A favorite herb to always have on hand, cilantro is an essential ingredient in many cuisines around the world, from Mexican, to Indian to Vietnamese
By far, cilantro is the most used herb in my house, especially if we are talking about fresh herbs. And I really dislike buying it from the grocery store most of the time. That is because if you aren't selective about where you buy it, it can be expensive. My biggest pet peave about buying cilantro from the supermarket is the packaging.
Sometimes you can only find it in those small, hard, clamshell plastic containers. What a waste! That packaging must cost a dozen times what the herb it contains costs to make. This is my complaint about a lot of herbs, but cilantro is a prime example. That is why if I need to buy it, I buy it from Mexican, Asian or Indian market since their customers know how to use it and aren't going to buy it in such small quantities. Even better, of course, is to always have some growing.
Where does it grow?
Cilantro is so ubiquitous around the world, and has been for so long, experts can't confidently pinpoint a specific geographic place where it is native. But it seems to be from around Western Asia and Southern Europe, think Mediterranean climate.
Usage of coriander and cilantro is ubiquitous throughout the world. I think of it often in relation to Asian, Indian, and Mexican cuisines. Specifically Bahn mi, Indian "green chutney", mexican salsa. The coriander seed gives Belgian wheat beers like Hoegaarden their distinctive flavor (or even Blue Moon which is an American beer brewed in that style). And coriander seed are frequently used when pickling vegetables.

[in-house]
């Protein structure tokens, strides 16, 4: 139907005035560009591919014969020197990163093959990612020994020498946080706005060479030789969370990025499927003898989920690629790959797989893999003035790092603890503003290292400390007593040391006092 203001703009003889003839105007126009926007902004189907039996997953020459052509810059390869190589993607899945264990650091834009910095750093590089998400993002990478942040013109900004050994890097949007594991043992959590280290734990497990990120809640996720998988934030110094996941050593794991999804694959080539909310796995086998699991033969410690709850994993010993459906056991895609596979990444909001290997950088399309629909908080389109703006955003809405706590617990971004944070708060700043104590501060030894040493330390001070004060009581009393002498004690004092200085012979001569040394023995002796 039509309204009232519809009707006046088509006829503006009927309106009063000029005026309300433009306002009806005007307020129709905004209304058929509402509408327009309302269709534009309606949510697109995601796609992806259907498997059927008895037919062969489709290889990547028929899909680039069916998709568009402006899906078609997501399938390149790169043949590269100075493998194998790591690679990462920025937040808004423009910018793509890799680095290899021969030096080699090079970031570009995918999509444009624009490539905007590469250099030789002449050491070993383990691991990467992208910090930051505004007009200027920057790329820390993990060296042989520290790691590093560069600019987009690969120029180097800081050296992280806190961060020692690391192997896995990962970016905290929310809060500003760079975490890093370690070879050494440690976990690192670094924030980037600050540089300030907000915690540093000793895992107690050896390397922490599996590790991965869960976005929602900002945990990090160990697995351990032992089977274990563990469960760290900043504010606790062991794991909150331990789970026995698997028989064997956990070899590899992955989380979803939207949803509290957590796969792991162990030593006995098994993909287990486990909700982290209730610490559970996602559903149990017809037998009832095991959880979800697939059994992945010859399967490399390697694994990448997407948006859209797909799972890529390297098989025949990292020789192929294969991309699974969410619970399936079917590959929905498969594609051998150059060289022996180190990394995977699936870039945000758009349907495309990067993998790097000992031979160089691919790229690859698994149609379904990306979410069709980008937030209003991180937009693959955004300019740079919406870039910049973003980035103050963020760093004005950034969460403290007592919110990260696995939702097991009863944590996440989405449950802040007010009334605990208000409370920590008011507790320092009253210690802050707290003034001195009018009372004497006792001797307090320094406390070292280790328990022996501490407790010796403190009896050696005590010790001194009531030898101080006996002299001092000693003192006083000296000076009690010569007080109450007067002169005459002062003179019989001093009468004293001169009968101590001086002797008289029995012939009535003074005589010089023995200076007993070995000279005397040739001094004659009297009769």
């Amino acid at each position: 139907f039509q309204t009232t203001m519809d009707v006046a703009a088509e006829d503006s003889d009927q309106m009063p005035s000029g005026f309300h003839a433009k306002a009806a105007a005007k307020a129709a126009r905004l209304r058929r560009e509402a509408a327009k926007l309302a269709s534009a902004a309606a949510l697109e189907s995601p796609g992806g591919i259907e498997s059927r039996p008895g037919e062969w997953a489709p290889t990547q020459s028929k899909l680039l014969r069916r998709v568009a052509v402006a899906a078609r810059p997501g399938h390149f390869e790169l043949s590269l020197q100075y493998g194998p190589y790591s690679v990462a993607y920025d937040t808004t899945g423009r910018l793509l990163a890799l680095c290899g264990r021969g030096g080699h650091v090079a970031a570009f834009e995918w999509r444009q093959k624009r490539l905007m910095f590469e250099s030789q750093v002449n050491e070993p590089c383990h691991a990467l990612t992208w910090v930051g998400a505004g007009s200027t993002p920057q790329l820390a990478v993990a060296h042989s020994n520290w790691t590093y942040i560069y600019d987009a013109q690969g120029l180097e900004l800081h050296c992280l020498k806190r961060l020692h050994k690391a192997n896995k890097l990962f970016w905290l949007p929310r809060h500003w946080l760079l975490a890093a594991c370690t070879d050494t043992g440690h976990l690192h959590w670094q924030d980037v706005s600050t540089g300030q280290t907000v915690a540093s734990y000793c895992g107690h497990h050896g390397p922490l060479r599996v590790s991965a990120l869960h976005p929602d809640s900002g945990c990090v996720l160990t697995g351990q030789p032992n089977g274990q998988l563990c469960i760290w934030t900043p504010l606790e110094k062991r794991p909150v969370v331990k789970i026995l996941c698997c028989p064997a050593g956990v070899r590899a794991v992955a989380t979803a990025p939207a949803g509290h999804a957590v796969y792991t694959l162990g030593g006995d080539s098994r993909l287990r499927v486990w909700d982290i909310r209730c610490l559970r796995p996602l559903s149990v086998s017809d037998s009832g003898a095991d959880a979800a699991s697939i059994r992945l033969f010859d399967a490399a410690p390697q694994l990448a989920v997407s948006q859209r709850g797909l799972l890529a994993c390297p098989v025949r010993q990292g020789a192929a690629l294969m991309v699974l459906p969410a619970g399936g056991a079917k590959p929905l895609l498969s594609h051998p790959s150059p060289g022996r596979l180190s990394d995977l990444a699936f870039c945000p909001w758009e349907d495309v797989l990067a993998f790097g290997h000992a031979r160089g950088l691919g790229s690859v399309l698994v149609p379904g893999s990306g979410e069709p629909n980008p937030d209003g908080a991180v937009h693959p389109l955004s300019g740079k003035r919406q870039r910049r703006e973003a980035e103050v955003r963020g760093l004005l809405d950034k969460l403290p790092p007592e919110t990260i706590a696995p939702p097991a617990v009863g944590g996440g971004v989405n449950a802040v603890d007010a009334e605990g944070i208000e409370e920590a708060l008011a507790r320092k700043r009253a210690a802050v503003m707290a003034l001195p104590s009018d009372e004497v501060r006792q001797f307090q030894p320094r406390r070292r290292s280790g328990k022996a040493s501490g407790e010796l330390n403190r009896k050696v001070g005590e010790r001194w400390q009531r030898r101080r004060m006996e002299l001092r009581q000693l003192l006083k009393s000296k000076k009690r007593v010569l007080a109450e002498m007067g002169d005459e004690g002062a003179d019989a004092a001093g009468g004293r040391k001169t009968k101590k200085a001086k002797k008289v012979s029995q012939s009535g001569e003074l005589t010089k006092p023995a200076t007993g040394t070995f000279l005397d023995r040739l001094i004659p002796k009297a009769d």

It is used mainly for the fresh leaves which have a distictive cool flavor and for their seeds. It's culinary use has been traced back as far as Broze Age Macedonia. Some regions refer to the leaves and seeds both as "coriander", but in some places the leaves are called "cilantro" while only the seeds are called "coriander."
Buy cilantro in large packets of seeds. If you are growing for the green cilantro leaves look for a variety labelled with the words "slow-bolt" (or "slo-bolt").
Some people recommend scarifying cilantro seeds before you sow them. I think that is too much work that is completely unneccessary. If you want to speed up germination, you can soak the seeds for 24-48 hours, but even this isn't necessary. Cilantro takes only about a week to germinate.
Cilantro grows quickly. You should be able to start harvesting within a couple of months of sowing the seeds. Cilantro loves sun, but will bolt in too much heat. In order to have a constant supply of cilantro, you need to keep planting it every couple of weeks. In zone 10 you can grow it through spring and fall. In the summer you will have to do something to manage the intense heat.
Like a lot of plants, cilantro prefers loose soil. But I have had tremendous success growing it in my hard clay, at least during the cooler months. I spinkle it around the garden, some in the herb garden, some next to tomatoes they will most likely be served with eventually.
In the warmer months I grow it in pots, in loose potting soil, where it has shade most of the day. Even slow-bolting cilantro can be challenging to grow through summer as it wants to flower. You can get away with using cilantro that has bolted for a little while. I dislike the bitter flavor it takes on once it has bolted, but I have known others to be more tolerant of the change.
Cilantro will also self-sow when allowed to bolt. I keep thinking in terms of cilantro, because we use the leaves in my family. If you are growing for seed, you will want to avoid fertilizer as fertilizer encourages growth over fruiting.
Pico de Gallo is a quick and simple salsa, ideal for highlighting the tomatoes and chilis you've been growing in your garden!